Wellness has in recent times emerged as a global consumer megatrend. People are becoming more conscious of the impact of products on their general health and lifestyles. Consumers increasingly want products that meet their aspiration for wellness.
But what is wellness? Experts define wellness as holistic healthy living that addresses not just physical health but also mental, spiritual and social wellbeing. Products and the brands they represent have to go beyond meeting the functional needs of buyers to addressing their overall health and wellness aspirations.
Wellness is therefore, not limited to products promoting physical wellness. It could be a hotel experience that promotes meditation or an inspirational book that boosts the reader’s spiritual wellbeing.
From a brand perspective, wellness underpins an important trend – aspirational lifestyle. The modern consumer is looking for products that enable him or her to meet their aspirations – health, comfort, happiness and other important personal goals. Be it cereals or bread or beverages or cooking oil, or even a car or phone, the aspiration for wellness is influencing how consumers perceive brands.
So huge is the wellness industry that the non-profit organization Global Wellness Institute in its 2018 Global Wellness Economy Survey estimated the value at $4.2 trillion. To put this into context, the global wellness industry is equivalent to an estimated 5.3 per cent of total global economic output. Personal care and beauty accounts for the largest chunk of the wellness industry at about $ 1 trillion in value followed by healthy eating and nutrition at $666 billion.
That wellness is such big business today implies the need for companies including manufacturing to understand how wellness contributes to overall brand equity.
Why are people becoming more wellness conscious? The growing lifestyle disease burden is one reason behind the shift by consumers to products and brands that meet their wellness goals. This is more pronounced with food and personal care products. Today, consumers want to know how many calories or sugar is contained in their favorite cooking oil or beverage. Obesity is a major public health challenge. So are lifestyle-related illnesses like hypertension, heart disease, cancer and diabetes.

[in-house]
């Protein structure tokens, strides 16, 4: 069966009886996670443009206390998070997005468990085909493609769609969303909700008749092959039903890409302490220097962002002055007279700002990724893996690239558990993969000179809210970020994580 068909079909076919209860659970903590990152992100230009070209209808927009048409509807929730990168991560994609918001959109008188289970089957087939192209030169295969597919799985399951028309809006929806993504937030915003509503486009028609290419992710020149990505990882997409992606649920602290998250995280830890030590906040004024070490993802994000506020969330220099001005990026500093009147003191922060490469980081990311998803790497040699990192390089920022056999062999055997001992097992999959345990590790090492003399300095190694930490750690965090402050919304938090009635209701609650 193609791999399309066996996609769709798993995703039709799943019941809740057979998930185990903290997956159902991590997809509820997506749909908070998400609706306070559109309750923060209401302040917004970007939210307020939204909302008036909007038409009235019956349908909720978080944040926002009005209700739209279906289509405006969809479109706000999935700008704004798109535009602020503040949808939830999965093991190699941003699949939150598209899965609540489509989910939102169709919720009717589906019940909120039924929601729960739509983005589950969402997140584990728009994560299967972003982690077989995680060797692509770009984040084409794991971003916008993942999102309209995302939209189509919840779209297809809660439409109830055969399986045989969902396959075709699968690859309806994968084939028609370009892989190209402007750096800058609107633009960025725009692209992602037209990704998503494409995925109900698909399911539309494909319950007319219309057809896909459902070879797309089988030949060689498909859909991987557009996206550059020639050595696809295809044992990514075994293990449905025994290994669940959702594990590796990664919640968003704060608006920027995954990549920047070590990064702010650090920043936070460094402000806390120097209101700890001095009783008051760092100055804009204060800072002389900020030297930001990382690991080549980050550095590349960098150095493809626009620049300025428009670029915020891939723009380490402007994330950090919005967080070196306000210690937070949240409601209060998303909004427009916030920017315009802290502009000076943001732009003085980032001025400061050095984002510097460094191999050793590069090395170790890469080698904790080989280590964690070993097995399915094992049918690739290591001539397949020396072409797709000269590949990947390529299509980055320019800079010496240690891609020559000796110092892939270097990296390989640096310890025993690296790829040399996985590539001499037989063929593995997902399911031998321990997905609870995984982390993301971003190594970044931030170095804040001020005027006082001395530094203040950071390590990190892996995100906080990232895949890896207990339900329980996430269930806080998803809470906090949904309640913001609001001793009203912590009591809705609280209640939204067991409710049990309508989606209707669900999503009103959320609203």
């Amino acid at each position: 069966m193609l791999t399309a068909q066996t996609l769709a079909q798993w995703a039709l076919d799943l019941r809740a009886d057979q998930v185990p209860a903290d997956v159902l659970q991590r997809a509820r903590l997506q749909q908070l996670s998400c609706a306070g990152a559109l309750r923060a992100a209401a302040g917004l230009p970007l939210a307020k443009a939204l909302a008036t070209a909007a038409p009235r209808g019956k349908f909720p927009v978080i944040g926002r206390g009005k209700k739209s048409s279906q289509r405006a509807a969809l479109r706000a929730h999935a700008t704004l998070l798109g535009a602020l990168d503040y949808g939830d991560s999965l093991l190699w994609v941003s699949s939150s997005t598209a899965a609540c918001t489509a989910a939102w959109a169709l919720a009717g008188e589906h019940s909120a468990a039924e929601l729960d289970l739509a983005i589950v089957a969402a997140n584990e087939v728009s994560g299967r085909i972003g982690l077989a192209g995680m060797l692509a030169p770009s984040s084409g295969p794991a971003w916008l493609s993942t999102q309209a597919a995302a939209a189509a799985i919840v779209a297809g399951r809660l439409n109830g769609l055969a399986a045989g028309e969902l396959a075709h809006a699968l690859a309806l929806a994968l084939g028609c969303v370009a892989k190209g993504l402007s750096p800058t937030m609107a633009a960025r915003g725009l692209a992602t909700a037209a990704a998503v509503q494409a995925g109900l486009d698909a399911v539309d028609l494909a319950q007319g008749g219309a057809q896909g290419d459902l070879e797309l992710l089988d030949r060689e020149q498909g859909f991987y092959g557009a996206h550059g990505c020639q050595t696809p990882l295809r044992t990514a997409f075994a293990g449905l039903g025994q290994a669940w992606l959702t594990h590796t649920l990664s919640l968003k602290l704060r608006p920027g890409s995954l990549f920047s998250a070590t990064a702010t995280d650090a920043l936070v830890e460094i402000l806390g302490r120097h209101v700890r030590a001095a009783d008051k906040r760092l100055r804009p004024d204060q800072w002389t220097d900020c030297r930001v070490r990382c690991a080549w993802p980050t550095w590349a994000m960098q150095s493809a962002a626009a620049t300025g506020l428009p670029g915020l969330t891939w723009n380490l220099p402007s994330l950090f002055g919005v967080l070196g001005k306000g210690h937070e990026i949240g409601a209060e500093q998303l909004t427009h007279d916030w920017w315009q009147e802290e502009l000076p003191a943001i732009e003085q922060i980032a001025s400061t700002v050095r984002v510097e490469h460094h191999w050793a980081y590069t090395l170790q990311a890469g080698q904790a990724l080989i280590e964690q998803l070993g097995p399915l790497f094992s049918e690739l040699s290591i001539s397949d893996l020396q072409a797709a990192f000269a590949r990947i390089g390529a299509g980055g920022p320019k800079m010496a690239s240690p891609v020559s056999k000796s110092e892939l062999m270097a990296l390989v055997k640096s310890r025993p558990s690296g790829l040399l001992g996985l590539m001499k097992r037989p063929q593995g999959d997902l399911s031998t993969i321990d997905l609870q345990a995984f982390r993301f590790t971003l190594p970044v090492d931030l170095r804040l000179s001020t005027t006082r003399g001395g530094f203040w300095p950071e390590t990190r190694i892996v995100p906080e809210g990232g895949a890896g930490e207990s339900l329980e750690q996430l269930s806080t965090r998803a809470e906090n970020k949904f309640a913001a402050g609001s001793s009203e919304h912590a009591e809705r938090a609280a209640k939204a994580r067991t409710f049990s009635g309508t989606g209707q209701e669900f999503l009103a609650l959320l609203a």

Changing consumer demographics is another factor. For instance, a growing millennial consumer base wants certain experiences with products. Harris Group, a research firm, estimates 72 per cent of millennials would rather spend on experiences than on material goods. As millennials grow older and their spending power rises, consumer brands will be forced to keep up with this new, young mindset revolving around health and wellness.
Rising consumer activism is another factor influencing wellness consciousness. Consumers are now more aware of their rights and are demanding more information on product benefits from a wellness and health perspective. They want to know the nutritional benefits of a particular food or beverage product. They want to know the ingredient of a soap or lotion and whether it contains natural or organic ingredients.
This explains why social media has become such an important tool for brands to communicate potential benefits of their products to consumers. But social media can also trigger a backlash where a company or brand misleads the public regarding their products. All said, social media has evolved into an effective platform where consumers share their personal experiences by either endorsing or trashing a particular product. Credibility means everything for a brand promoting wellness.
Employees are the people who are involved in production should therefore be frontline champions in communicating a brand’s wellness attributes. Employees often understand the product better having at some point been involved in its development. This important function should not be left to the marketing department alone.
Brands should ideally focus on how a product fits into the overall goal of a healthier lifestyle – the essence of wellness. They have to keep abreast with the evolving consumer thinking. There is a lot of research into the whole subject of wellness from a consumer angle. The fundamental message is the same: brands have to continuously seek new ways of engaging with this new breed of wellness conscious consumers.
Malde is the Commercial Director, Pwani Oil Limited.